Story and photos by Emily Kitching
This article originally appeared in Eclectic Horseman Issue No.2 Subscribe Today!
The analogy of the dance is one that is commonly used to describe the movement in partnership and rhythm between horse and rider.
It is an ideal that is worth trying to achieve because it connotes beauty, good timing and a willingness between two individuals. Someday we may be there with our horses, but for many of us, both horse and rider are in des- perate need of dance lessons.
The following exercise is a good place to start your dance education. You will be disengaging the hindquarters and bringing the front quarters across while traveling on a path around an arena or up and down a fenceline out in a pasture. Many of you will have already done some preliminary work on the ground which will have set a foundation for moving all four quarters of your horse and shifting his weight forward and back. (Please see Getting Off On the Right Foot, EH issue #1).
Now we will take those same principles and apply them to the horse under saddle through an exercise demonstrated by Buck Brannaman at his clinic in Fort Collins, Colorado, earlier this year.
“This is a real fundamental exercise that you would do with greener horses. You are using the movement of the hindquarters to prepare the horse so that the move he is most likely to make is to bring his front quarters through and square up his body.
“Later on in his education you would just be able to ask the front end to come through without disengaging the hindquarters first. But to start, by bringing the hind through then stepping the front across, it will help your horse to be more lively when he moves his front end,” says Buck.
As Buck demonstrates this exercise on Tuba, pay close attention to his rein, leg and body position. In order for you to be successful with this exer- cise, you will need to be consistent in how you ask for your horse to move through your use of your body.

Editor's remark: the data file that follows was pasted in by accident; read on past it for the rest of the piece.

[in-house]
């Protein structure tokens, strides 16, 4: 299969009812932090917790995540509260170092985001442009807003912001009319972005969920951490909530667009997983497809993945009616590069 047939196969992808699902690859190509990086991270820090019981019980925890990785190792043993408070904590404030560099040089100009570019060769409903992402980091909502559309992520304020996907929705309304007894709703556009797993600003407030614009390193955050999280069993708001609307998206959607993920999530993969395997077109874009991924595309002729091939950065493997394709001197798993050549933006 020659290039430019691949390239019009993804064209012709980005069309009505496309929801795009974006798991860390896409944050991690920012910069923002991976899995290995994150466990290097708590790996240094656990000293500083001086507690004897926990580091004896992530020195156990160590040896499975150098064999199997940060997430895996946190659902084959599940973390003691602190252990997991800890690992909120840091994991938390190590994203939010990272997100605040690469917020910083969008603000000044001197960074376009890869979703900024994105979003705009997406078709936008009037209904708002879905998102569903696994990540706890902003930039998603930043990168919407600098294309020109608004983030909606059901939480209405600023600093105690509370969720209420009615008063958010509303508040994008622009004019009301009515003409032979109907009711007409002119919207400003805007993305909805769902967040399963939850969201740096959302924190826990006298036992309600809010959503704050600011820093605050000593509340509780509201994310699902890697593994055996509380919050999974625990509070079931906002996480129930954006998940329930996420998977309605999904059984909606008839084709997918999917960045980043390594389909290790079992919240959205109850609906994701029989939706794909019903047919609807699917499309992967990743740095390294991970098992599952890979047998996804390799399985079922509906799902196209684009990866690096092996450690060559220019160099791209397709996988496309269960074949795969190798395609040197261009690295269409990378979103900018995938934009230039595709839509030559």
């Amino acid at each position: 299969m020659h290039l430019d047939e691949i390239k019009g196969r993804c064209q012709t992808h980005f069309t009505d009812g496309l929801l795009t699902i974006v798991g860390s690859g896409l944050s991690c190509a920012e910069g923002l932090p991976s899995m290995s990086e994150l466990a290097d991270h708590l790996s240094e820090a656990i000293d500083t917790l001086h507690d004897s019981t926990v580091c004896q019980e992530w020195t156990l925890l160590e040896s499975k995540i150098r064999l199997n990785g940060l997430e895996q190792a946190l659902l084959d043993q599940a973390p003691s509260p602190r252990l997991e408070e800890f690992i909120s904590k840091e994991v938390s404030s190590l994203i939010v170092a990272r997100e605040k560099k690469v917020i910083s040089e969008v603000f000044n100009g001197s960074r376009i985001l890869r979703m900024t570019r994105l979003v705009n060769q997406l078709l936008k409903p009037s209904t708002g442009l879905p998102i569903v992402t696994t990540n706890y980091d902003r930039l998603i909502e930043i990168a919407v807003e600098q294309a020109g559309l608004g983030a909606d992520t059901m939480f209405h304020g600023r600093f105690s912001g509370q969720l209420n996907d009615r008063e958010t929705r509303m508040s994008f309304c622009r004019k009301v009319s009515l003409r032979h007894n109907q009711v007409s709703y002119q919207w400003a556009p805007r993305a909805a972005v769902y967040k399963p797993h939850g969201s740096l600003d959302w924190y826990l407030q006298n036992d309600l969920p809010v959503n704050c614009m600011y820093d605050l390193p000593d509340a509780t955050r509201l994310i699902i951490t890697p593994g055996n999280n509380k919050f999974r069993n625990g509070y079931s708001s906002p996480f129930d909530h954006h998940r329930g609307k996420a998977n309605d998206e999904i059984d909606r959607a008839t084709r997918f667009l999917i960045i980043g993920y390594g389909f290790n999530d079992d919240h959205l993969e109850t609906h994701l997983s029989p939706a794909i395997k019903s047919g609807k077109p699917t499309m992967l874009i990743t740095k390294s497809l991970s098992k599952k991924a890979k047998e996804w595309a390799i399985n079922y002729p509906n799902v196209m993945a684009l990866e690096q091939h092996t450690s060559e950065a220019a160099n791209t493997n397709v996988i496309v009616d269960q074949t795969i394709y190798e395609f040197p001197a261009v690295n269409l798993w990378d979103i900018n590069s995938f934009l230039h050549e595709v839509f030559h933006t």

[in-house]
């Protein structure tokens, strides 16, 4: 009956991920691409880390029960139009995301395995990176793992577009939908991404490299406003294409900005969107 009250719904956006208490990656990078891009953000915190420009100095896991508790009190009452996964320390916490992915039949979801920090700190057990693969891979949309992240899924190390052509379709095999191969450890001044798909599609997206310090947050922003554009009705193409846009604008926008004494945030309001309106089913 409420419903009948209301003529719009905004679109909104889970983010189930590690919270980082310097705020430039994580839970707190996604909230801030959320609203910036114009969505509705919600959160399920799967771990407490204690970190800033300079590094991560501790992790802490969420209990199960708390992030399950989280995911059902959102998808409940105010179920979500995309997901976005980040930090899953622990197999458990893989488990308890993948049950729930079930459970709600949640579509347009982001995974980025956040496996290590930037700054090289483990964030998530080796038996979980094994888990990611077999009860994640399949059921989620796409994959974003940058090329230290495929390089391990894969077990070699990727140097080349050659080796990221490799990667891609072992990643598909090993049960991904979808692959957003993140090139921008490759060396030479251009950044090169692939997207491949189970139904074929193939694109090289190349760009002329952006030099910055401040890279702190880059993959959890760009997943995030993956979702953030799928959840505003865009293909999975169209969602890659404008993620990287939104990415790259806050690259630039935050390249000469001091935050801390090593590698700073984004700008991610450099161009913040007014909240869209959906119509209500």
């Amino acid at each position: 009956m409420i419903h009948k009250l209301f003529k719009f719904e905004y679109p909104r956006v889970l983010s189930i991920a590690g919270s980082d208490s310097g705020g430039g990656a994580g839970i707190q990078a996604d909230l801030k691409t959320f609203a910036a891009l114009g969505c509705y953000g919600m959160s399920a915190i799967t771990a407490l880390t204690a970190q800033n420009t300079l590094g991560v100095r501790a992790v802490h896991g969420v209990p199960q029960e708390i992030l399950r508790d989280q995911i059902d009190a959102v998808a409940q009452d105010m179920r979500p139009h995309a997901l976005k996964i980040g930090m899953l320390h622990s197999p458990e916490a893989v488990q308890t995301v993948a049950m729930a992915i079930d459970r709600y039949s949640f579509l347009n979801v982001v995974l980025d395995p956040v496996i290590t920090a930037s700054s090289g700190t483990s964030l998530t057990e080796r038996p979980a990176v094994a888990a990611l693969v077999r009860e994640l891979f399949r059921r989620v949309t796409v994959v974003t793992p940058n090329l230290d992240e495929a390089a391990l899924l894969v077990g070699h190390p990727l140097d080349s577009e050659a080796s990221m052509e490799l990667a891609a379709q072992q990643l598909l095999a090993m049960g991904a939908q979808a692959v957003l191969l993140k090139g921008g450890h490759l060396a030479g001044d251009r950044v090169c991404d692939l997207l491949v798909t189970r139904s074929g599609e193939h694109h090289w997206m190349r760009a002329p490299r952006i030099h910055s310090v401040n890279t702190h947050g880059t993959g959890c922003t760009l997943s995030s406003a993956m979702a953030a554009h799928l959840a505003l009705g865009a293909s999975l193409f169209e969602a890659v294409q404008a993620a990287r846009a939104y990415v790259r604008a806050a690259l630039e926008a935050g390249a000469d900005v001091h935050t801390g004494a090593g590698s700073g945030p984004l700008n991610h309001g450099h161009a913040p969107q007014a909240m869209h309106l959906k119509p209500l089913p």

“To start, say I am heading to the left of the arena, I will take my horse’s head to the left and step his hindquarters to the right until he has traveled 180 degrees. Then I will open up with my left rein, support with my right rein and lead his front quarters to the left for another 180 degrees. We will end up facing the same direction that we were when we started, having trav- eled in a full circle.
“You will not stop during this maneuver. You might be tempted to stop between moving the hind and the front, but don’t. Keep the energy flowing through. At first you might feel really awkward and clumsy. In the beginning the hind might not have stepped through as clear as you would like by the time you have traveled 180 degrees, but keep going and just go ahead and bring the front across when you’ve traveled the appropriate distance. When you are working on this, it will get better and then it might get worse but eventually it will be consistently feeling good.
“This should get to be really smooth, so it’s really just a nice little dance step that you and your horse have worked out together. If you just have a basic idea, through repetition he’ll get it.”
Let the dance begin!
Traveling to the Left
1. Travel around the arena to your left. This means that your left side should be to the inside of the arena. Walk your horse forward, with life. You will position yourself about five or so feet from the fence so that you give yourself and your horse room to work. Imagine a line out in front of you; this is the line that you will be moving off of and returning to throughout the exercise.